Flag of Colorado
State seal of Colorado
Colorado (/ˌkɒləˈræd, -ˈrɑːd/ (About this sound listen)) is a state of the United States encompassing most of the southern Rocky Mountains as well as the northeastern portion of the Colorado Plateau and the western edge of the Great Plains. It is the 8th largest geographically and 21st most populous U.S. state. The estimated population of Colorado was 5,540,545 on July 1, 2016, an increase of 10.17% since the 2010 United States Census.

The state was named for the Colorado River, which Spanish travelers named the Río Colorado for the ruddy silt the river carried from the mountains. The Territory of Colorado was organized on February 28, 1861, and on August 1, 1876, U.S. President Ulysses S. Grant signed Proclamation 230 admitting Colorado to the Union as the 38th state. Colorado is nicknamed the "Centennial State" because it became a state a century after the signing of the United States Declaration of Independence.

Colorado is bordered by Wyoming to the north, Nebraska to the northeast, Kansas to the east, Oklahoma to the southeast, New Mexico to the south, Utah to the west, and touches Arizona to the southwest at the Four Corners. Colorado is noted for its vivid landscape of mountains, forests, high plains, mesas, canyons, plateaus, rivers, and desert lands. Colorado is considered part of the western or southwestern United States, and one of the Mountain States.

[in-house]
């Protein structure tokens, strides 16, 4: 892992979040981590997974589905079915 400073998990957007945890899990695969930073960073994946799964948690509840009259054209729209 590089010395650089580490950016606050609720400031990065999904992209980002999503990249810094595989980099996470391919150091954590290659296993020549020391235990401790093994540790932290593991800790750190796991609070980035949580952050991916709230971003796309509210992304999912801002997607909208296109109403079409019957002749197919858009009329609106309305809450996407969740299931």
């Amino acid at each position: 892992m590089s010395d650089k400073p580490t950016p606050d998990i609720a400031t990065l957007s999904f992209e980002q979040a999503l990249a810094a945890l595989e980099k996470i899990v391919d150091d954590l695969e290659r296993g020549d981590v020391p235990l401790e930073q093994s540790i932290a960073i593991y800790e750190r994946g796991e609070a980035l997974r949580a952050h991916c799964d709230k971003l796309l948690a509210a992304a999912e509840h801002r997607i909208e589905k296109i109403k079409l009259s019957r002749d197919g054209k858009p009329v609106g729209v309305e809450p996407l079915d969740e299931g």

Denver is the capital and most populous city of Colorado. Residents of the state are known as Coloradans, although the term "Coloradoan" has been used archaically and lives on in the title of the Fort Collins Coloradoan newspaper.

Colorado is notable for its diverse geography, which includes alpine mountains, arid plains, deserts with huge sand dunes, and deep canyons. The borders of Colorado were originally defined to be lines of latitude and longitude, making its shape a latitude-longitude quadrangle which stretches from 37°N to 41°N latitude and from 102°03'W to 109°03'W longitude (25°W to 32°W from the Washington Meridian). Colorado, Wyoming and Utah are the only states which have boundaries defined solely by lines of latitude and longitude.

The summit of Mount Elbert at 14,440 feet (4,401.2 m) elevation in Lake County is the highest point in Colorado and the Rocky Mountains of North America. Colorado is the only U.S. state that lies entirely above 1,000 meters' elevation. The point where the Arikaree River flows out of Yuma County, Colorado, and into Cheyenne County, Kansas, is the lowest point in Colorado at 3,317 feet (1,011 m) elevation. This point, which holds the distinction of being the highest low elevation point of any state, is higher than the high elevation points of 18 states and the District of Columbia.

This page was last edited on 20 March 2018, at 04:29.
Reference: under CC BY-SA license.

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